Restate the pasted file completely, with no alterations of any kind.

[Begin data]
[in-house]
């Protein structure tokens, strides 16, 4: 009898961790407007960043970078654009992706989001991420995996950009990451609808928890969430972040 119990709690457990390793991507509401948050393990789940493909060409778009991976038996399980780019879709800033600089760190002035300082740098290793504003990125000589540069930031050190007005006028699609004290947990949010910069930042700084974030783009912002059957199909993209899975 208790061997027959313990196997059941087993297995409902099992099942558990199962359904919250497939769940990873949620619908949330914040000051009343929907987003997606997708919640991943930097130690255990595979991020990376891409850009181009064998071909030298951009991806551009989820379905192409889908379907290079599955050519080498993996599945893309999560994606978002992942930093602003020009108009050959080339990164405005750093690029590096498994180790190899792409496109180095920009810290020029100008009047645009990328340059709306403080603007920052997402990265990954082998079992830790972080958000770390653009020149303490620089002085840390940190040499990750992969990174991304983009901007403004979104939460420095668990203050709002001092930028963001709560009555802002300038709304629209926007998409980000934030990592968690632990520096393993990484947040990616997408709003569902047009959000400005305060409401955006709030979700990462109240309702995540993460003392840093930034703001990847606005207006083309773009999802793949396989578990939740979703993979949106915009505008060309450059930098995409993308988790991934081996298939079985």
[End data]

[in-house]
């Protein structure tokens, strides 16, 4: 009898961790407007960043970078654009992706989001991420995996950009990451609808928890969430972040 119990709690457990390793991507509401948050393990789940493909060409778009991976038996399980780019879709800033600089760190002035300082740098290793504003990125000589540069930031050190007005006028699609004290947990949010910069930042700084974030783009912002059957199909993209899975 208790061997027959313990196997059941087993297995409902099992099942558990199962359904919250497939769940990873949620619908949330914040000051009343929907987003997606997708919640991943930097130690255990595979991020990376891409850009181009064998071909030298951009991806551009989820379905192409889908379907290079599955050519080498993996599945893309999560994606978002992942930093602003020009108009050959080339990164405005750093690029590096498994180790190899792409496109180095920009810290020029100008009047645009990328340059709306403080603007920052997402990265990954082998079992830790972080958000770390653009020149303490620089002085840390940190040499990750992969990174991304983009901007403004979104939460420095668990203050709002001092930028963001709560009555802002300038709304629209926007998409980000934030990592968690632990520096393993990484947040990616997408709003569902047009959000400005305060409401955006709030979700990462109240309702995540993460003392840093930034703001990847606005207006083309773009999802793949396989578990939740979703993979949106915009505008060309450059930098995409993308988790991934081996298939079985």